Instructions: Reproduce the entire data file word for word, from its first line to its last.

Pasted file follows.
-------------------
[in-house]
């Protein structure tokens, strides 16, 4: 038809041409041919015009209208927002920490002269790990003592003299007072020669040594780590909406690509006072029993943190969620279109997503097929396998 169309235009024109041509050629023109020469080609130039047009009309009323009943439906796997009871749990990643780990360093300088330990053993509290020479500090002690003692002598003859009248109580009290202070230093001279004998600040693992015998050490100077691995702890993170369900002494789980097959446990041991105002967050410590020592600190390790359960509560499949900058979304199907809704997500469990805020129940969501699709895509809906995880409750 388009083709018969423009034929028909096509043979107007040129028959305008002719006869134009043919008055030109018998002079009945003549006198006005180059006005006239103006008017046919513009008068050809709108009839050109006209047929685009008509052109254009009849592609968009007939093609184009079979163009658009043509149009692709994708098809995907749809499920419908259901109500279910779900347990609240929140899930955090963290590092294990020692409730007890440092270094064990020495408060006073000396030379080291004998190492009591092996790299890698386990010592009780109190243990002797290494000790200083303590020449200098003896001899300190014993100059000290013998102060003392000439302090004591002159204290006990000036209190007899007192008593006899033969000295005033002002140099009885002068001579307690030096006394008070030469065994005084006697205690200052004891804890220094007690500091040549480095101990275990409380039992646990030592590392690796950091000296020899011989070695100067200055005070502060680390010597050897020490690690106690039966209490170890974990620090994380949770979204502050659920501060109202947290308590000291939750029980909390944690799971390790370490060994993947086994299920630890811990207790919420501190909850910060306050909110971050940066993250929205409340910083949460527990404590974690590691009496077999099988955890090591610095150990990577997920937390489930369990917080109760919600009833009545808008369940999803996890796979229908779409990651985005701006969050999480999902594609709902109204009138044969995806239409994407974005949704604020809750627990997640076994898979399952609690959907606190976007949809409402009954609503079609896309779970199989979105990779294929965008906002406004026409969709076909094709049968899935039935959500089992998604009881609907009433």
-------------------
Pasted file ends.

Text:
[in-house]
């Protein structure tokens, strides 16, 4: 038809041409041919015009209208927002920490002269790990003592003299007072020669040594780590909406690509006072029993943190969620279109997503097929396998 169309235009024109041509050629023109020469080609130039047009009309009323009943439906796997009871749990990643780990360093300088330990053993509290020479500090002690003692002598003859009248109580009290202070230093001279004998600040693992015998050490100077691995702890993170369900002494789980097959446990041991105002967050410590020592600190390790359960509560499949900058979304199907809704997500469990805020129940969501699709895509809906995880409750 388009083709018969423009034929028909096509043979107007040129028959305008002719006869134009043919008055030109018998002079009945003549006198006005180059006005006239103006008017046919513009008068050809709108009839050109006209047929685009008509052109254009009849592609968009007939093609184009079979163009658009043509149009692709994708098809995907749809499920419908259901109500279910779900347990609240929140899930955090963290590092294990020692409730007890440092270094064990020495408060006073000396030379080291004998190492009591092996790299890698386990010592009780109190243990002797290494000790200083303590020449200098003896001899300190014993100059000290013998102060003392000439302090004591002159204290006990000036209190007899007192008593006899033969000295005033002002140099009885002068001579307690030096006394008070030469065994005084006697205690200052004891804890220094007690500091040549480095101990275990409380039992646990030592590392690796950091000296020899011989070695100067200055005070502060680390010597050897020490690690106690039966209490170890974990620090994380949770979204502050659920501060109202947290308590000291939750029980909390944690799971390790370490060994993947086994299920630890811990207790919420501190909850910060306050909110971050940066993250929205409340910083949460527990404590974690590691009496077999099988955890090591610095150990990577997920937390489930369990917080109760919600009833009545808008369940999803996890796979229908779409990651985005701006969050999480999902594609709902109204009138044969995806239409994407974005949704604020809750627990997640076994898979399952609690959907606190976007949809409402009954609503079609896309779970199989979105990779294929965008906002406004026409969709076909094709049968899935039935959500089992998604009881609907009433």